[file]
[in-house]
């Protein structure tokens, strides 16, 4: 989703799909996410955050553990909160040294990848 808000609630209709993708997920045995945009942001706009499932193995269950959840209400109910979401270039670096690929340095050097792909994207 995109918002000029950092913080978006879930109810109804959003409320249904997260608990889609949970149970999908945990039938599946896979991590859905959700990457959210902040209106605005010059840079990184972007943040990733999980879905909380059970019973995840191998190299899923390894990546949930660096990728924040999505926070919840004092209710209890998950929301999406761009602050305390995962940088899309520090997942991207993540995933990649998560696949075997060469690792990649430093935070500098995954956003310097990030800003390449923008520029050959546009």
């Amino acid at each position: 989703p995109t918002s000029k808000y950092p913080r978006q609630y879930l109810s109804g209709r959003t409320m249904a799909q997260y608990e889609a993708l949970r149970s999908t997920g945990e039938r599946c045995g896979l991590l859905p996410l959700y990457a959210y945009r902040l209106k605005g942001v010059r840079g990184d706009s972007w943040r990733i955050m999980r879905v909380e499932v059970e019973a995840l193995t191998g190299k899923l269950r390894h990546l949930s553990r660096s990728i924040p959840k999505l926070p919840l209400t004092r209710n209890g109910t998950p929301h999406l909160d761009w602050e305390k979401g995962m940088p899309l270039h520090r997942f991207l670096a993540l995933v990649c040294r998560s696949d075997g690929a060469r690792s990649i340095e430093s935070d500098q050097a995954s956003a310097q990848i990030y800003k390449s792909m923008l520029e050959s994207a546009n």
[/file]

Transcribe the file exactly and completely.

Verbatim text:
[in-house]
């Protein structure tokens, strides 16, 4: 989703799909996410955050553990909160040294990848 808000609630209709993708997920045995945009942001706009499932193995269950959840209400109910979401270039670096690929340095050097792909994207 995109918002000029950092913080978006879930109810109804959003409320249904997260608990889609949970149970999908945990039938599946896979991590859905959700990457959210902040209106605005010059840079990184972007943040990733999980879905909380059970019973995840191998190299899923390894990546949930660096990728924040999505926070919840004092209710209890998950929301999406761009602050305390995962940088899309520090997942991207993540995933990649998560696949075997060469690792990649430093935070500098995954956003310097990030800003390449923008520029050959546009």
């Amino acid at each position: 989703p995109t918002s000029k808000y950092p913080r978006q609630y879930l109810s109804g209709r959003t409320m249904a799909q997260y608990e889609a993708l949970r149970s999908t997920g945990e039938r599946c045995g896979l991590l859905p996410l959700y990457a959210y945009r902040l209106k605005g942001v010059r840079g990184d706009s972007w943040r990733i955050m999980r879905v909380e499932v059970e019973a995840l193995t191998g190299k899923l269950r390894h990546l949930s553990r660096s990728i924040p959840k999505l926070p919840l209400t004092r209710n209890g109910t998950p929301h999406l909160d761009w602050e305390k979401g995962m940088p899309l270039h520090r997942f991207l670096a993540l995933v990649c040294r998560s696949d075997g690929a060469r690792s990649i340095e430093s935070d500098q050097a995954s956003a310097q990848i990030y800003k390449s792909m923008l520029e050959s994207a546009n």